Review: Roots to Branches

Through out the late ’80s and early ’90s, I could imagine that a lot of Jethro Tull fans were waiting with bated breath for the band to return to progressive rock. Not only does Roots to Branches return to those roots, it dives in face first and goes deeper than you could imagine.

The influence behind the album Roots to Branches is quite interesting. Ian Anderson has been quoted saying that the melodies and style of the album was moulded after Indian culture. It is a glaring style choice and it really brings a unique sound to the album. Like most of the recent Jethro Tull albums at the time, there was a heavy focus on Martin Barre’s guitar and that is no different here. His guitar sound is more prominent and heavier than it ever has been, even going so far as heavy metal territory. Take this heavy sound and mix it up with the Indian influences and a hint of jazz, it makes for a wonderful more complex style of music.

The foreign melodies are generally played on Ian Anderson’s flute, to which he utilises multiple. The sound of the instruments compliment the rhythmic style of the melodies and it is great to hear a band of their veteran stature pull off something unique this late in their career. The percussion played by Doane Perry has a nice bit of flavour to it. His kit playing shows how good he can be playing more complex music, something we never heard on the previous albums featuring his talent. Add Dave Pegg to the mix and you have a pretty satisfying unusual sound.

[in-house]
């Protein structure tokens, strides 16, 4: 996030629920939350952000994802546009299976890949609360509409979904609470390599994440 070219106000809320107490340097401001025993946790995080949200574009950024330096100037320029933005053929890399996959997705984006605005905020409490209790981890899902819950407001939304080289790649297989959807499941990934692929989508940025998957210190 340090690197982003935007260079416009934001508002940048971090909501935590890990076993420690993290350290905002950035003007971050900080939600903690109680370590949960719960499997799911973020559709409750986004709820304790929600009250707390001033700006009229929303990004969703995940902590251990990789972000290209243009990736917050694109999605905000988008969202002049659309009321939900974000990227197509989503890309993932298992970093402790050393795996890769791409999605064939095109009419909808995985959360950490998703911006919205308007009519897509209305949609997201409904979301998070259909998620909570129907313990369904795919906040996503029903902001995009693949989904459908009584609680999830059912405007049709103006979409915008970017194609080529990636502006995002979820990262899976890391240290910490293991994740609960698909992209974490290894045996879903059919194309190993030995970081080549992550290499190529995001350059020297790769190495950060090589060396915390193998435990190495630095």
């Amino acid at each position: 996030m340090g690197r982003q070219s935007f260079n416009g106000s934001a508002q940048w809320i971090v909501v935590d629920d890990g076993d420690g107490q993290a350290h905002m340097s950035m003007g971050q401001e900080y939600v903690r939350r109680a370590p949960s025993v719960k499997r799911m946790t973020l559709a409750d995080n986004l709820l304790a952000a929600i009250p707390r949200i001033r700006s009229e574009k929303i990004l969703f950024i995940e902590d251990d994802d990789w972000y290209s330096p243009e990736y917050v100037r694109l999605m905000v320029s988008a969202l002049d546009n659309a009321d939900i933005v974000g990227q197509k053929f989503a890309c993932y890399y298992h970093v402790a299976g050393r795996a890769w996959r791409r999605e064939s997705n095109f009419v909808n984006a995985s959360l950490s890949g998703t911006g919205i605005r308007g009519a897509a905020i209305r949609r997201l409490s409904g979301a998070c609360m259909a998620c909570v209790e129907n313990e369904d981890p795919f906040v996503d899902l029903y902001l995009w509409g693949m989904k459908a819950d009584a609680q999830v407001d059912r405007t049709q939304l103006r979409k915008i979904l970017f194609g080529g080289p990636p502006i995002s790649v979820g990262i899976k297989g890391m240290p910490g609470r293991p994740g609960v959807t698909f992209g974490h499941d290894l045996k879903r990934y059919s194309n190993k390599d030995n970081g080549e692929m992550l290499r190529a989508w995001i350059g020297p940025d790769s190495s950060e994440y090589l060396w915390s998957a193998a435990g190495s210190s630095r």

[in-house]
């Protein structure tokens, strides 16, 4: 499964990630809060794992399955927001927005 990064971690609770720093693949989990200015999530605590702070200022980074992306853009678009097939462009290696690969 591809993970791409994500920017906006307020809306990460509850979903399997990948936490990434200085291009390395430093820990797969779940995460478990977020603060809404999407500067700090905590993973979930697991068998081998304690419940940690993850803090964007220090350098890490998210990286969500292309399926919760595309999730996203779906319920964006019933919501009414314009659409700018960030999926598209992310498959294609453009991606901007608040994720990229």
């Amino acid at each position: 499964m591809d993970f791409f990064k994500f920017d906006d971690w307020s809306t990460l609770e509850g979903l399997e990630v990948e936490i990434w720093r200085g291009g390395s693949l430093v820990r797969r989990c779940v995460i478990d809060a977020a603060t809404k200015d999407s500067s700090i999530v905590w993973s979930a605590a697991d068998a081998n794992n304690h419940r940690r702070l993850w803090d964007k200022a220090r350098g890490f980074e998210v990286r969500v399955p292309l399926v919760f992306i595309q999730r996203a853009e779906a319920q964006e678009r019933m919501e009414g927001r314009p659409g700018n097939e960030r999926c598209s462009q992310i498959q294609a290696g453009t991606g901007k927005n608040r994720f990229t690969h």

For whatever reason, Roots to Branches is not thought of very highly between music reviewers and some fans. I genuinely find that perplexing as this album features quite literally everything I love about this band. It uses the folk style, implements the then modern heavy rock style and throws in some world music for good measure. The band pull it off very well and I would consider this record a modern classic from Jethro Tull.

For reference, check out songs like Beside Myself, Roots To Branches, Rare and Precious Chain and This Free Will. If these songs do not meet your expectations then this album is not for you. If however you enjoy it, I would highly recommend picking it up.

Rating : 9 / 10

Where to buy :

Track Listing :

  1. Roots to Branches
  2. Rare and Precious Chain
  3. Out of the Noise
  4. This Free Will
  5. Valley
  6. Dangerous Veils
  7. Beside Myself
  8. Wounded, Old and Treacherous
  9. At Last, Forever
  10. Stuck in the August Rain
  11. Another Harry's Bar

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